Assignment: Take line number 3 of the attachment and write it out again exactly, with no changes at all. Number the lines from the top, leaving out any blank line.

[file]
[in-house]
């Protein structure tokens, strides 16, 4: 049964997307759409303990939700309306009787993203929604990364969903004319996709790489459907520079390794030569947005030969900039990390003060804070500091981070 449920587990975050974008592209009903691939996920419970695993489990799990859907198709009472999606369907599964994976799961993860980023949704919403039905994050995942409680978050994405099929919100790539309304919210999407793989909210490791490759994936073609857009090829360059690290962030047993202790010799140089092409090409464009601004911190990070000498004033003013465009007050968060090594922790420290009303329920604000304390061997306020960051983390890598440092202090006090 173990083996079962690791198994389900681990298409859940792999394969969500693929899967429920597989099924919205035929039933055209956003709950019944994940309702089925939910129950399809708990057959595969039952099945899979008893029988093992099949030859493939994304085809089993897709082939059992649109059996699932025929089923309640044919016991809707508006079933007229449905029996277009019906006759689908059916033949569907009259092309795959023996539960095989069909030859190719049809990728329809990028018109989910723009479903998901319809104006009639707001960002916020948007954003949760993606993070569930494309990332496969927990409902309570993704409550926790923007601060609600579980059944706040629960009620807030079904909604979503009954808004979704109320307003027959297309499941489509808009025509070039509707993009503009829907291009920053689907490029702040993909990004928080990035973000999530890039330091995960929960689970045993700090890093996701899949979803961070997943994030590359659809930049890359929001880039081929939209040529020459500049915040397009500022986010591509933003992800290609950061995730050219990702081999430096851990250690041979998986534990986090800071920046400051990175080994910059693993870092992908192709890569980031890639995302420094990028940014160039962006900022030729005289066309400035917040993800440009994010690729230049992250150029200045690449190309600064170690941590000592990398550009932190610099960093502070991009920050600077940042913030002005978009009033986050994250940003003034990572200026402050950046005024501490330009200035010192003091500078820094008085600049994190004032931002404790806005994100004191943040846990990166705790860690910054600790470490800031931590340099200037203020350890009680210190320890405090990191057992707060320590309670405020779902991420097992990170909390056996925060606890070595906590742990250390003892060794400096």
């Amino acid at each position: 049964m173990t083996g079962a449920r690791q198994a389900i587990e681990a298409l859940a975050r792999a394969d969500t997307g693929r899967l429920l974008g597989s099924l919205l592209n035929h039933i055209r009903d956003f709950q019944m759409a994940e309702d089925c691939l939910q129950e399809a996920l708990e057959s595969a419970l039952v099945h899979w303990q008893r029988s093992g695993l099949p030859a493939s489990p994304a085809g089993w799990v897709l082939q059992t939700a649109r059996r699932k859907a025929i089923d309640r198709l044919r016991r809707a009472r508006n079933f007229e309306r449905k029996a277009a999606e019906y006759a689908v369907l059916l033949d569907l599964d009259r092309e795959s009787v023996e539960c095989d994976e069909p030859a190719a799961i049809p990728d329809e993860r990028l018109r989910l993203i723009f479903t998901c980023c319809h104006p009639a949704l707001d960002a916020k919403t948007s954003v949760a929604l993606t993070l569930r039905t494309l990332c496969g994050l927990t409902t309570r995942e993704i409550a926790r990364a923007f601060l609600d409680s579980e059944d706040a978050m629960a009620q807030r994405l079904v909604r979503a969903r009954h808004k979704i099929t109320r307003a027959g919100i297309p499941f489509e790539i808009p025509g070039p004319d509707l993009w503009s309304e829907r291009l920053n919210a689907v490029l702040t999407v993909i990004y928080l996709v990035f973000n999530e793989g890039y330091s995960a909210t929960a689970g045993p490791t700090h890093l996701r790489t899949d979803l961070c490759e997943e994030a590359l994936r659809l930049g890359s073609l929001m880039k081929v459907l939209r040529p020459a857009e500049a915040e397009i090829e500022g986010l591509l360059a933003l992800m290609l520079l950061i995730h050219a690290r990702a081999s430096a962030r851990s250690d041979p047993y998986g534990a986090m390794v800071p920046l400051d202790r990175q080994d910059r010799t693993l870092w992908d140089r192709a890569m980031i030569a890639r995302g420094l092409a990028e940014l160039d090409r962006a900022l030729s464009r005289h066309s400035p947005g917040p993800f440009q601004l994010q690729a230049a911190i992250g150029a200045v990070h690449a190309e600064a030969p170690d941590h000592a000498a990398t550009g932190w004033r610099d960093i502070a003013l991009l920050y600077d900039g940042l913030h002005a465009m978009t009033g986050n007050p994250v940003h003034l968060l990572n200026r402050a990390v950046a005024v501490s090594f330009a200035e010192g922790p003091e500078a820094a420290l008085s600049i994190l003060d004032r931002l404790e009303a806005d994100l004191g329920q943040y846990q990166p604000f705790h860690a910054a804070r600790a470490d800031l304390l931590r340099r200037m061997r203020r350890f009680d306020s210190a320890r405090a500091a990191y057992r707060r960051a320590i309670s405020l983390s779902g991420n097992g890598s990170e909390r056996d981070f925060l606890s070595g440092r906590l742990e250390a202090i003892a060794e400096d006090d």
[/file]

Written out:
């Amino acid at each position: 049964m173990t083996g079962a449920r690791q198994a389900i587990e681990a298409l859940a975050r792999a394969d969500t997307g693929r899967l429920l974008g597989s099924l919205l592209n035929h039933i055209r009903d956003f709950q019944m759409a994940e309702d089925c691939l939910q129950e399809a996920l708990e057959s595969a419970l039952v099945h899979w303990q008893r029988s093992g695993l099949p030859a493939s489990p994304a085809g089993w799990v897709l082939q059992t939700a649109r059996r699932k859907a025929i089923d309640r198709l044919r016991r809707a009472r508006n079933f007229e309306r449905k029996a277009a999606e019906y006759a689908v369907l059916l033949d569907l599964d009259r092309e795959s009787v023996e539960c095989d994976e069909p030859a190719a799961i049809p990728d329809e993860r990028l018109r989910l993203i723009f479903t998901c980023c319809h104006p009639a949704l707001d960002a916020k919403t948007s954003v949760a929604l993606t993070l569930r039905t494309l990332c496969g994050l927990t409902t309570r995942e993704i409550a926790r990364a923007f601060l609600d409680s579980e059944d706040a978050m629960a009620q807030r994405l079904v909604r979503a969903r009954h808004k979704i099929t109320r307003a027959g919100i297309p499941f489509e790539i808009p025509g070039p004319d509707l993009w503009s309304e829907r291009l920053n919210a689907v490029l702040t999407v993909i990004y928080l996709v990035f973000n999530e793989g890039y330091s995960a909210t929960a689970g045993p490791t700090h890093l996701r790489t899949d979803l961070c490759e997943e994030a590359l994936r659809l930049g890359s073609l929001m880039k081929v459907l939209r040529p020459a857009e500049a915040e397009i090829e500022g986010l591509l360059a933003l992800m290609l520079l950061i995730h050219a690290r990702a081999s430096a962030r851990s250690d041979p047993y998986g534990a986090m390794v800071p920046l400051d202790r990175q080994d910059r010799t693993l870092w992908d140089r192709a890569m980031i030569a890639r995302g420094l092409a990028e940014l160039d090409r962006a900022l030729s464009r005289h066309s400035p947005g917040p993800f440009q601004l994010q690729a230049a911190i992250g150029a200045v990070h690449a190309e600064a030969p170690d941590h000592a000498a990398t550009g932190w004033r610099d960093i502070a003013l991009l920050y600077d900039g940042l913030h002005a465009m978009t009033g986050n007050p994250v940003h003034l968060l990572n200026r402050a990390v950046a005024v501490s090594f330009a200035e010192g922790p003091e500078a820094a420290l008085s600049i994190l003060d004032r931002l404790e009303a806005d994100l004191g329920q943040y846990q990166p604000f705790h860690a910054a804070r600790a470490d800031l304390l931590r340099r200037m061997r203020r350890f009680d306020s210190a320890r405090a500091a990191y057992r707060r960051a320590i309670s405020l983390s779902g991420n097992g890598s990170e909390r056996d981070f925060l606890s070595g440092r906590l742990e250390a202090i003892a060794e400096d006090d």